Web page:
Between Seasons Limerick Cap
Some men sitting at the barn
taking straw into gold spinning
A scarf a hat we are seeing
the wonders of needles and yarn,
it is the wicked art of knitting
The first line of a limerick traditionally introduces a person and a place, with the place appearing at the end of the first line and therefore establishing the rhyme scheme for the second and fifth lines. In early limericks, the last line was often essentially a repeat of the first line, although this is no longer customary.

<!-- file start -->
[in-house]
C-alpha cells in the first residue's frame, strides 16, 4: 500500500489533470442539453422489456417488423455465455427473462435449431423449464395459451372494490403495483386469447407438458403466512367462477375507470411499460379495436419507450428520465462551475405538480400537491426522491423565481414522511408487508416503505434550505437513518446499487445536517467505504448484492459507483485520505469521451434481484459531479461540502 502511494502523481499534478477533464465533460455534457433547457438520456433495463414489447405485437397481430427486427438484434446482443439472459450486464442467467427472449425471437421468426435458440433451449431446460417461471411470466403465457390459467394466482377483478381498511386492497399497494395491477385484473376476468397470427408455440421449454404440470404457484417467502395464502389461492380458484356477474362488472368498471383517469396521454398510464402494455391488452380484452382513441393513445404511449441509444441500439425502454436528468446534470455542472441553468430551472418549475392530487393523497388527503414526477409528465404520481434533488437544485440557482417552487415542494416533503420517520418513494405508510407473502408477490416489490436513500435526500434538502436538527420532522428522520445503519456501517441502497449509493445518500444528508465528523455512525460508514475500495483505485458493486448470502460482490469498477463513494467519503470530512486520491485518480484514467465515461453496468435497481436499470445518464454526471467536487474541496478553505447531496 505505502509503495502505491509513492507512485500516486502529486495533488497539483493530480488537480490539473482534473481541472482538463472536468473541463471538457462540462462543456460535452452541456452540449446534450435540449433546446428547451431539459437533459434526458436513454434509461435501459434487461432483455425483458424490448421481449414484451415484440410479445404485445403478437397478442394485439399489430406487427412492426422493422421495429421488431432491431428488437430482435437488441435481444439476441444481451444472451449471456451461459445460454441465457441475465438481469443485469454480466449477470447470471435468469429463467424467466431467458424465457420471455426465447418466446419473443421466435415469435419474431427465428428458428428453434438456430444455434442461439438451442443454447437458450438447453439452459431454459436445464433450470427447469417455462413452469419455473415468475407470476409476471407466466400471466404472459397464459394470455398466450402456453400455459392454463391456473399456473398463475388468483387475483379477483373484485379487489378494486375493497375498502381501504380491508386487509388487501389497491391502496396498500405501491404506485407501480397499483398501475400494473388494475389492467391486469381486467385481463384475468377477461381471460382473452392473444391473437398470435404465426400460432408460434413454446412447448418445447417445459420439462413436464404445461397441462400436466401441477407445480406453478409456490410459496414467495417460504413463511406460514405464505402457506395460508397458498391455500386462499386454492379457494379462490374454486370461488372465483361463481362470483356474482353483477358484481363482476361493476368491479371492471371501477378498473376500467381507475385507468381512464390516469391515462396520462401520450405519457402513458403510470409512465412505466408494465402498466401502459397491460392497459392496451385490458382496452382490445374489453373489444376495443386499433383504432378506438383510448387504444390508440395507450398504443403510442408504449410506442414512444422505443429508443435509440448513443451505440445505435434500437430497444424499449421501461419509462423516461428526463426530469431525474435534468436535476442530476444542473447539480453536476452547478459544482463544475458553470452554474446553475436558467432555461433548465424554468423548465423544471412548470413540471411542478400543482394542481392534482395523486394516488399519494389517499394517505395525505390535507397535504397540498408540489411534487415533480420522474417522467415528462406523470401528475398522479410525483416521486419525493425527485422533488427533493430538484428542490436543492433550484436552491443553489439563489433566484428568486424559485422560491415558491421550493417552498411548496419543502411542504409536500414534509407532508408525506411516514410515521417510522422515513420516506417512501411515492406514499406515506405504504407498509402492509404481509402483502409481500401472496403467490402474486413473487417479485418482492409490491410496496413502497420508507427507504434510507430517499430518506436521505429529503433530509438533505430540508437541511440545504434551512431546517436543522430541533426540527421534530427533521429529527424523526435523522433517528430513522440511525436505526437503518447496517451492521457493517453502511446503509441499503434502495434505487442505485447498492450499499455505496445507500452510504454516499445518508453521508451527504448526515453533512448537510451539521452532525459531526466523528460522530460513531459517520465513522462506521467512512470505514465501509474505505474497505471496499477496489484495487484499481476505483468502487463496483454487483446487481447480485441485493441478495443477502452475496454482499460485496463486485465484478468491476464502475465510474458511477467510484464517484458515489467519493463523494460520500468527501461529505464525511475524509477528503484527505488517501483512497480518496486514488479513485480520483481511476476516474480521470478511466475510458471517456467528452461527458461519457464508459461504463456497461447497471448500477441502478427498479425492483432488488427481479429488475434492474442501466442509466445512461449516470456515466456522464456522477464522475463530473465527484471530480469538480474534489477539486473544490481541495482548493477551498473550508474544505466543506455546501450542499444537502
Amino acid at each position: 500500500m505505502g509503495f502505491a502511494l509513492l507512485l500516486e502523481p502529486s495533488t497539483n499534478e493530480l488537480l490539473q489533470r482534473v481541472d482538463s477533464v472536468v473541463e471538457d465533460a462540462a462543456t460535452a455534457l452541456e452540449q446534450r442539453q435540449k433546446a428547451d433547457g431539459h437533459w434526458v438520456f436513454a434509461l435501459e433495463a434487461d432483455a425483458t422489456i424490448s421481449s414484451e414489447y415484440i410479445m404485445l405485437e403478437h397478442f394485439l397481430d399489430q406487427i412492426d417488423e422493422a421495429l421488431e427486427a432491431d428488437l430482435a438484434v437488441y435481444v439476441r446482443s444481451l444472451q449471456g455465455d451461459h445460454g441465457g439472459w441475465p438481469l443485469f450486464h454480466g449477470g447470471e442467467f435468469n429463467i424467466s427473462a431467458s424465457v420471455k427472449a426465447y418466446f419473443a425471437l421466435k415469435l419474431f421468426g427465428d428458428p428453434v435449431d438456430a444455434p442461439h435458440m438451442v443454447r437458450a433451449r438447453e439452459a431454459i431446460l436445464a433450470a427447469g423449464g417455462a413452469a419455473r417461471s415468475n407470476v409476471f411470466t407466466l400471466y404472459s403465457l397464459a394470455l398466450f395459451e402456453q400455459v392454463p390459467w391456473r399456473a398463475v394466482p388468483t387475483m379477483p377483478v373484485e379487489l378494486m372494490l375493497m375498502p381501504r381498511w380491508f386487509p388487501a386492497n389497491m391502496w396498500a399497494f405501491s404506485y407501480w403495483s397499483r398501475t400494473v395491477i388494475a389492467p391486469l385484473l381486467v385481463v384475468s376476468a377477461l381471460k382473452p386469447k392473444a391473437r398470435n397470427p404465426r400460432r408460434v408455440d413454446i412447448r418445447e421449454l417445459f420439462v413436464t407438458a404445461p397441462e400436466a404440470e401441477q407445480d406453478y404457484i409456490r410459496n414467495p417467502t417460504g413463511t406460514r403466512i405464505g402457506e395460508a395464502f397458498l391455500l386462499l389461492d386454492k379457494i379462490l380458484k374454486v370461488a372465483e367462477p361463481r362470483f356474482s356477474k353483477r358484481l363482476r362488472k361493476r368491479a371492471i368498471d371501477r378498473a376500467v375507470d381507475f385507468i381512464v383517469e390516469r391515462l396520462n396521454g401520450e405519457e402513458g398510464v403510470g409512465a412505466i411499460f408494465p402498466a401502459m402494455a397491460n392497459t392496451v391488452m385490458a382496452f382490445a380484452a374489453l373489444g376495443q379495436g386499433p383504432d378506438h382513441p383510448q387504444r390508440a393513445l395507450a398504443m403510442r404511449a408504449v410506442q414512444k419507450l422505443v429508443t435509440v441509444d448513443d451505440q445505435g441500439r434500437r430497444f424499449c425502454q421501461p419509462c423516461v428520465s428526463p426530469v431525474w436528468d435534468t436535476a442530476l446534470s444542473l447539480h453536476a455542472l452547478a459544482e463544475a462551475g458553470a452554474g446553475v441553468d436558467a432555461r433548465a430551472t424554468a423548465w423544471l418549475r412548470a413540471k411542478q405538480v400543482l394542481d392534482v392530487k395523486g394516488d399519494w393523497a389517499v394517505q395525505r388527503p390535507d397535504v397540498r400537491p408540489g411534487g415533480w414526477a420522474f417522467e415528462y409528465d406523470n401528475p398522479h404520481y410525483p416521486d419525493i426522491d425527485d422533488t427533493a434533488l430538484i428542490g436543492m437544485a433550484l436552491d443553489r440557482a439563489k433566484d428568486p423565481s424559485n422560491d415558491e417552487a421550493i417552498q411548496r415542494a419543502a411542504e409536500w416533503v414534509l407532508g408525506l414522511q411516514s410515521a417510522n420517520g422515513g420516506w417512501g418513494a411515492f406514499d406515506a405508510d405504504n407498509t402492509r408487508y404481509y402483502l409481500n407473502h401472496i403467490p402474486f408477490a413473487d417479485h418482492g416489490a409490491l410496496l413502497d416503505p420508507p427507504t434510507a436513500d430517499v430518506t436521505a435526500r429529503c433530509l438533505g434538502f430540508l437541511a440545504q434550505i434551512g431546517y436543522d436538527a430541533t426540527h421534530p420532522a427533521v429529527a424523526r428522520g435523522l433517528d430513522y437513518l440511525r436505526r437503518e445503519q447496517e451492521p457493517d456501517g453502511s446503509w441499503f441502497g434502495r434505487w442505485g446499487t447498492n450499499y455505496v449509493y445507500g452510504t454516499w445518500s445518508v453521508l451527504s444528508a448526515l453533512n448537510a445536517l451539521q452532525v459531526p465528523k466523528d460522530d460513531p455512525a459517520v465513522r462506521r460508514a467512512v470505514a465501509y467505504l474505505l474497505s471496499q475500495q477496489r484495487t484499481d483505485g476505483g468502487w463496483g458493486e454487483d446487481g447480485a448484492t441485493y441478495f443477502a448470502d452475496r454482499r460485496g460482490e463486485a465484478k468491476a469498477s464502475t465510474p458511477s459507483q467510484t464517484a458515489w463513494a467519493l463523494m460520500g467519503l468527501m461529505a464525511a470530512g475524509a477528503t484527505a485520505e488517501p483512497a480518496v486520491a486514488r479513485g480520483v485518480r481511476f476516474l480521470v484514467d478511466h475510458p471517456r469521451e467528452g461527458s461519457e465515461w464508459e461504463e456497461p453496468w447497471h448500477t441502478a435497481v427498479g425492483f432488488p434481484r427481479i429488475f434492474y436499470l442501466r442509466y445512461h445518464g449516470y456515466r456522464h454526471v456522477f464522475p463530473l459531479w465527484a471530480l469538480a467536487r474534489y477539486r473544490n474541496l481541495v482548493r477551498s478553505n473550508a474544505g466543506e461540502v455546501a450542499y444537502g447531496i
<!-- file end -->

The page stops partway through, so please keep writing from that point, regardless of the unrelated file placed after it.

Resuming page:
Within the genre, ordinary speech stress is often distorted in the first line, and may be regarded as a feature of the form: "There was a young man from the coast;" "There once was a girl from Detroit…" Legman (xliv) takes this as a convention whereby prosody is violated simultaneously with propriety. Exploitation of geographical names, especially exotic ones, is also common, and has been seen as invoking memories of geography lessons in order to subvert the decorum taught in the schoolroom; Legman finds that the exchange of limericks is almost exclusive to comparatively well-educated males (women figuring in limericks almost exclusively as "villains or victims," according to Legman). The most prized limericks incorporate a kind of twist, which may be revealed in the final line, or may lie in the way the rhymes are often intentionally tortured, or both. Many limericks additionally show some form of internal rhyme, alliteration or assonance, or some element of wordplay.
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